Pig trials show botanic-based product offers feed efficiency gains

Trials on more than 4,000 pigs on units in Spain and the UK showed that cost-effective improvements in feed efficiency can be achieved where a natural botanic-based feed product is added to diets, according to Cargill UK.

Finisher pigs reared on diets that included the feed product ConverMax demonstrated improved growth rates despite lower feed intake, according to trial results.

This led to improved feed conversion rates, lower overall rearing costs, and higher margins per finished pig compared with the control groups.

Trials were carried out in both countries, between September and November 2022, and compared the performance of pigs in the second part of the grower-finisher period.

Reductions in FCR and feed intake

In the UK trial, nearly 2,000 pigs were split into pens of 33 pigs, with 31 pens for each treatment. Pigs received the same acclimatisation diet for the first 25 days, then either a standard finisher control diet or the finisher diet with ConverMax at a rate of 2kg per tonne of feed from approximately 65kg liveweight.

Feed use, liveweight gain, mortality and slaughter data were recorded for each group. The data revealed a significant reduction in feed conversion rate (FCR) in these grower finisher pigs by 0.09, from 2.77 to 2.68, when ConverMax was fed.

The data also highlighted that average daily feed intake was lower in the pigs fed the additive, and mortality was reduced, with the control group recording 4.7% mortality compared with 2.2% in the treatment group.

“We wanted to demonstrate that this feed product could reduce feed conversion rates in finisher pigs by 0.1 points in UK on-farm conditions,” says Cargill’s UK pig nutritionist Maisie Lord.

“We achieved this and, using feed costs from September 2022 and including the cost of the feed product, an improvement in margin per finished pig of £3.54 was achieved where the feed product was included.”

Similar results in Spain

Results from the UK trial were similar to those seen in Spain where 2,026 pigs were compared during a trial of two finishing diets, fed from approximately 45kg liveweight onwards.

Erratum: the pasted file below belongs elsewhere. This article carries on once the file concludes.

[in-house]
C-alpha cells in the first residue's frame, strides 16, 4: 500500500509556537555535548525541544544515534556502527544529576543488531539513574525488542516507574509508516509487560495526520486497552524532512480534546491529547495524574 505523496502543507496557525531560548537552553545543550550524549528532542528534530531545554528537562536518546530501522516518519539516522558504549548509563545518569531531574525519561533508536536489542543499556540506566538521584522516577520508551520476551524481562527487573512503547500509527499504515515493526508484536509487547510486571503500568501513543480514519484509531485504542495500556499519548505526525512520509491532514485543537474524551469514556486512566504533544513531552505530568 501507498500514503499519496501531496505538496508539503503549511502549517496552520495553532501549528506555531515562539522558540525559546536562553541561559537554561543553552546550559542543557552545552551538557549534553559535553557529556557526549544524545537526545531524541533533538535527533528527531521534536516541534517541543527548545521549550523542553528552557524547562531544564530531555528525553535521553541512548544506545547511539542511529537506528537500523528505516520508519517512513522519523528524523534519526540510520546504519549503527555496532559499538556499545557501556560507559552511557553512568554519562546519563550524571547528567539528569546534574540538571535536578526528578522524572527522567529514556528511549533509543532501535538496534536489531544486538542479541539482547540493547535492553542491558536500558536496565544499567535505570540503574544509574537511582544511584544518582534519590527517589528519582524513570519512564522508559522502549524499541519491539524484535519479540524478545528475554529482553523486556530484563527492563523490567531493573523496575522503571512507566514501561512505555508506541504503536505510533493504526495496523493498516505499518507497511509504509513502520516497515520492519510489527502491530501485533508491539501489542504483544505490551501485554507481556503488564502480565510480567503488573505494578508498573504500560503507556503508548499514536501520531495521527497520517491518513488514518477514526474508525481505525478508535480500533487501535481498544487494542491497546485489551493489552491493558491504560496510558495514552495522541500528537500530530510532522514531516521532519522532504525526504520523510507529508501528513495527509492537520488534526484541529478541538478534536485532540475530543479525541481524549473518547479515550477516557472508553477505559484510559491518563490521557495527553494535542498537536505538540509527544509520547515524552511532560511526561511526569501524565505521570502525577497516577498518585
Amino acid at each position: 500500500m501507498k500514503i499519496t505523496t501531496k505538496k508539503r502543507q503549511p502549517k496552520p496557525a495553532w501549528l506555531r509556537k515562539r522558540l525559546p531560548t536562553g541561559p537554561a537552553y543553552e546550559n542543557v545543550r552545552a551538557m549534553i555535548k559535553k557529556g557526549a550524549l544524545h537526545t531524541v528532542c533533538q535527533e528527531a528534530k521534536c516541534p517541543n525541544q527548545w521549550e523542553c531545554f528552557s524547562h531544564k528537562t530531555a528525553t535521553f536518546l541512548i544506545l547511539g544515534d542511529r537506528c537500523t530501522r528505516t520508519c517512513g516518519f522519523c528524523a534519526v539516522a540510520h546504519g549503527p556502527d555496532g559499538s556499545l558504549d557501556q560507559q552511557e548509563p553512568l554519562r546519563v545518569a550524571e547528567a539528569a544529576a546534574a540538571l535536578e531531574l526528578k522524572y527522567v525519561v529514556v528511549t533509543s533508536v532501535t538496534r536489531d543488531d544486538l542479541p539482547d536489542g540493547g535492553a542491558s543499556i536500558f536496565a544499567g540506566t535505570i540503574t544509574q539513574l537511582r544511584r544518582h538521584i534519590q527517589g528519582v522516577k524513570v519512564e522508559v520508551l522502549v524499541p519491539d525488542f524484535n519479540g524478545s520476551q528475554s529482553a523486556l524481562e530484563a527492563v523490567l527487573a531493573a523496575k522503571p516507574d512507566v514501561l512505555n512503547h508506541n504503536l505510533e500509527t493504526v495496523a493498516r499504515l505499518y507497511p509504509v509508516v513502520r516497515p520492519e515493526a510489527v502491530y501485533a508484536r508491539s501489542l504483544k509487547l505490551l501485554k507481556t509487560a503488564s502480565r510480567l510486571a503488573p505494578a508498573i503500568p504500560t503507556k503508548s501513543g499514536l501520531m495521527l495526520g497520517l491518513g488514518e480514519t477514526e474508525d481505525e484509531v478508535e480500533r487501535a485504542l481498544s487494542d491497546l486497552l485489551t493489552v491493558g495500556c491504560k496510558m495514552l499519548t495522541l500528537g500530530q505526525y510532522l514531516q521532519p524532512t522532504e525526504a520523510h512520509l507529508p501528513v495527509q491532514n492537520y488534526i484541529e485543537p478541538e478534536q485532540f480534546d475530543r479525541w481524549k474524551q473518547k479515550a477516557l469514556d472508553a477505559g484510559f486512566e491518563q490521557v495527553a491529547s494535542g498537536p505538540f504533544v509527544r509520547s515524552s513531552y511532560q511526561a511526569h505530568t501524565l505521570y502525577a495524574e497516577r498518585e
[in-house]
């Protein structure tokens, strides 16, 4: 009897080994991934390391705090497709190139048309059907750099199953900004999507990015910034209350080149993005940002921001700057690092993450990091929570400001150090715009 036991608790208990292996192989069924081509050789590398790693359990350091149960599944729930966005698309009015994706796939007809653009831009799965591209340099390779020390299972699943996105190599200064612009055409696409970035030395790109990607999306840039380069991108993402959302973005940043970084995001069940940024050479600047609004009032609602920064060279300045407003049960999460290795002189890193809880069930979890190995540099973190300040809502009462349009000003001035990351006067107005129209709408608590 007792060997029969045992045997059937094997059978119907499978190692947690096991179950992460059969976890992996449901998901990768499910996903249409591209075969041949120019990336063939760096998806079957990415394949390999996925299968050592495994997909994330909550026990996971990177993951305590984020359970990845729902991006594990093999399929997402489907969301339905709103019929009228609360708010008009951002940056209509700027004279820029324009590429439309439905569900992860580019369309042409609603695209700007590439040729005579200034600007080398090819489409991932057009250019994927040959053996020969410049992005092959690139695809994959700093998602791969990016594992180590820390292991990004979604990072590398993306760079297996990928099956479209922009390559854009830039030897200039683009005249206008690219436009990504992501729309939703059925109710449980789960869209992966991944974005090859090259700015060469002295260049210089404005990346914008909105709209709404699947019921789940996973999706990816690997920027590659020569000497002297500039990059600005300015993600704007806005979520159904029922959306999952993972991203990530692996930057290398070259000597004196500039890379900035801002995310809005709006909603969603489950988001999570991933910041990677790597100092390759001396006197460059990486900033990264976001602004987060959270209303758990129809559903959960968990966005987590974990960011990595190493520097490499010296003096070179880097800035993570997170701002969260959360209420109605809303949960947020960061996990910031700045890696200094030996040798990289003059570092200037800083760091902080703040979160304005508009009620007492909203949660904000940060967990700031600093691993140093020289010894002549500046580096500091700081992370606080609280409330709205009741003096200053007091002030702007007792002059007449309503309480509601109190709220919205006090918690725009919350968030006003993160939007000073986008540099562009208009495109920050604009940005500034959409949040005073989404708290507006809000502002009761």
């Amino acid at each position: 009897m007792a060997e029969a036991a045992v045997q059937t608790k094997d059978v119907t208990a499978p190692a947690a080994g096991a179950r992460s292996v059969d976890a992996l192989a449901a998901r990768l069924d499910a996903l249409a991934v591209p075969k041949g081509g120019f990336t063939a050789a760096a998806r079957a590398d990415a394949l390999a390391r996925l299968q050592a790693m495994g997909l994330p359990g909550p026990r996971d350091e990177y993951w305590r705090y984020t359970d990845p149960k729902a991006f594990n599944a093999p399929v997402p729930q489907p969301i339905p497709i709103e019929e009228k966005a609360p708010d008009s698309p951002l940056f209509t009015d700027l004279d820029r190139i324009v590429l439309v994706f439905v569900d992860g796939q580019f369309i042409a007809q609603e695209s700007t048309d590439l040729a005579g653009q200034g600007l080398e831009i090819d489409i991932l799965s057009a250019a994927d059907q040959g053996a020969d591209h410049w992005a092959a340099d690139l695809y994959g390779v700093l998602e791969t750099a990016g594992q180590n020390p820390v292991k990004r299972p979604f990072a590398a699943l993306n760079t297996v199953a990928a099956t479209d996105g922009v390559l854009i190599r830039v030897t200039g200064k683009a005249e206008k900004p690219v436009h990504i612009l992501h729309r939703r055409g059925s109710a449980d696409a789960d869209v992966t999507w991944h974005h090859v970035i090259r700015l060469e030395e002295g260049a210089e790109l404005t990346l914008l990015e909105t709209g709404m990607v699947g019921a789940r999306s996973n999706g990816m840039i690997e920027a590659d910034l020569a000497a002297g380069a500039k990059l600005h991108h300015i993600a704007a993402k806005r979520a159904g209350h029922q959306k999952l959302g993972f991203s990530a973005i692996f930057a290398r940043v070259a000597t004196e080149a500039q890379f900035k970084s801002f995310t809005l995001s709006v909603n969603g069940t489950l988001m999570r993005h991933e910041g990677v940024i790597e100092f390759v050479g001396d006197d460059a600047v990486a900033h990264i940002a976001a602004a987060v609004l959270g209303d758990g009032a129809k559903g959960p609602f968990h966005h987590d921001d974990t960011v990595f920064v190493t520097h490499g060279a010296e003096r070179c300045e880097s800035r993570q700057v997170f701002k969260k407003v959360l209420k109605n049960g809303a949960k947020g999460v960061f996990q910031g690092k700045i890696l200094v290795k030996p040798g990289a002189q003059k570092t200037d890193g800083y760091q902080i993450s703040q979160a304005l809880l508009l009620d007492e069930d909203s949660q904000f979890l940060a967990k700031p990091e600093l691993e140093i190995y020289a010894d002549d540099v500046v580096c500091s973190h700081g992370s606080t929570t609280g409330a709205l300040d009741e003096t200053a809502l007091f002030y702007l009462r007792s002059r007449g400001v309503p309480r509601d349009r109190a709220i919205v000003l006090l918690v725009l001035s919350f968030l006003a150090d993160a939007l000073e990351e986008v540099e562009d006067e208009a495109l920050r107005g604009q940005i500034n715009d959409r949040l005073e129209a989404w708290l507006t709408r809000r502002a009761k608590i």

Taking account of mortality in the two treatments, the Spanish results showed an improvement in feed conversion rate of 0.1 where ConverMax was included in the diet. Based on feed costs at the time of the trial, this equated to a saving in feed costs of £2.03 per pig where this feed product was included.

“Significant savings” on feed costs

“These recent trials support earlier trials with ConverMax,” adds Ms Lord. “We are consistently seeing an average 0.1 reduction in FCR. But where FCR is higher to begin with, this reduction in FCR can be as much as 0.3. This represents a significant saving in feed costs per pig, and cost saving is even more significant with higher feed prices.”

“Also, where the feed product is included in diets, pigs appear to have less erratic feed intake patterns. We find that when feed intakes are variable animals will consume more overall, and this has a negative impact on feed efficiency,” says Ms Lord.

ConverMax has been designed to improve FCR in grower and finisher pigs by supporting more efficient energy utilisation and ensuring more nutrients from the feed are used for growth.

“As well as improving overall herd efficiency, improvements in feed utilisation are an obvious driver for reductions in rearing costs, and in supporting improved sustainability.”

ConverMax is already used extensively in Europe and across the UK’s finisher herd. It is fed at a rate of 2kg/tonne in grower and finisher diets through to slaughter.

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